I work in the agricultural field, and the pressure on all farmers to treat all dirt like it was toxic waste is insidious yet widespread. This is a particular pernicious pressure on small-scale organic farmers, many of whom have spent decades composting, cover-cropping, rotating their crops, and otherwise nourishing their land toward a diverse, healthy microbial ecology. Yet present "Good Agricultural Practices" (aka GAP standards) force these farmers to dump their produce into vats of chlorinated water before it can be sold.

About five years ago, I noticed that even organic carrots began tasting like chlorine to me. I never used to peel them before that - just a quick rinse and I'd happily crunch away (and of course I never got sick from doing so). Now I have to peel them just to be able to taste carrot instead of swimming pool.

-app

There's nothing wrong with maximizing our rights.

My thoughts about all of the Bill of Rights are that these rights have been grievously eroded. Speech, privacy, separation of church & state, you name it: I think that Americans have been asleep at the wheel for way too long. But that does not excuse a further erosion of these rights, no matter how 'good' the cause.

You want to protect lives? I'm with you. Let's work together to improve education and the social safety net, redirect police power toward targeting only violent and otherwise truly nefarious criminals, and make sure that everyone has access to good, clean food, water, air, and space. You want to waste political capital on trying to further restrict pieces of steel that only kill innocents if mis-used? Nope, sorry pal.

-app

Why would a gov't bent on violating the 2nd Amendment bother to comply with the 5th?

I think that this is a case of 'preemptive fail.'

Why would a gov't bent on violating the 2nd Amendment bother to comply with the 5th?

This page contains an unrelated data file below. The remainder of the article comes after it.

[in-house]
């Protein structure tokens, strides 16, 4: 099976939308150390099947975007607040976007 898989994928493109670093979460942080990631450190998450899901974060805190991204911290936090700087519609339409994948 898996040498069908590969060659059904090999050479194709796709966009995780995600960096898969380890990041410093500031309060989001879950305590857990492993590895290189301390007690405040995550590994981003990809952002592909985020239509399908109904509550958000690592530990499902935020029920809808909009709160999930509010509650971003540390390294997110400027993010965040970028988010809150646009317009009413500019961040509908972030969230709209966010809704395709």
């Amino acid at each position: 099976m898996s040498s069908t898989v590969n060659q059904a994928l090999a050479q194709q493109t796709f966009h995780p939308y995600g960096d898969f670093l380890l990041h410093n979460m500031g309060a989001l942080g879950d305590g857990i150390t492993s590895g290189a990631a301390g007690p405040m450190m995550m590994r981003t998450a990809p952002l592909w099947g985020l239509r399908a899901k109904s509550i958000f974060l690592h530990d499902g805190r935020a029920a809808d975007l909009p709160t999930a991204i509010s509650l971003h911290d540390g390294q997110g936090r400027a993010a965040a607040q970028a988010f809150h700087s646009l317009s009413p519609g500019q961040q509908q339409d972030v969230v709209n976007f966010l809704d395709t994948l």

Personally-owned firearms have been part of the American landscape since our country's founding in the 18th Century. Although technology has evolved, up until 1934, American citizens could easily purchase and own the exact same firearms as were employed by the military. That means that in 1925, I would have been able to purchase a surplus BAR: a sixteen pound marvel of fully-automatic, 30.06-slinging John M. Browning engineering without filing any paperwork whatsoever. What I wouldn't do for a time machine...

But back on topic. High capacity magazines have now existed for about a century. Fully-automatic weapons were heavily restricted in 1934. Why again should we further infringe upon the Second Amendment right now? And what's to prevent all the other Constitutional rights of citizens from being further shredded?

(Yes, I know that Google and Microsoft and the NSA are presently shredding the 4th Amendment, and Police Tactics like 'Free Speech Zones' and 'Kettling' are shredding the 1st Amendment, etc. I oppose these too. You can just call me a wild & crazy Constitutional-rights guy...)

-app

This quote would be great, if it were entirely (or even mostly) true.

This quote would be great, if it were entirely (or even mostly) true. However, Bill Maher himself resides in a state where gun confiscations have occurred (CA's particularly heinous assault weapons ban). And then there is this recent news from NYC:

http://www.thetruthaboutguns.com/2013/11/robert-farago/begins-new-york-sending-gun-confiscation-notices/

Here at DU, we have certain Democrats regularly calling for confiscations, and indeed, we have a protected group (GCRA) where calling for increased confiscations is the only allowed party line.

Color me unimpressed.

I'm a pro-2A, pro-RKBA Democrat. But willful denial that our party also includes some Constitution-ignoring gun grabbers does no one any favors. I look forward to the day when the clearly-enumerated right to keep and bear arms no longer divides us, and is accepted by all Americans as settled Constitutional law and principle.

-app

Absolutely spot-on.

Absolutely spot-on. I'm the type of person who enjoys cultivating various life-skills: gardening, basic repair and maintenance of machines, cutting firewood, etc. But I don't for a moment operate under the illusion that these practices make me some sort of self-sufficient island unto myself. Every day I benefit from humanity's past & present collective contributions to civilization. I am grateful for it, and will try in my own small ways to also contribute to the common good as we go forward together on this small planet.

-app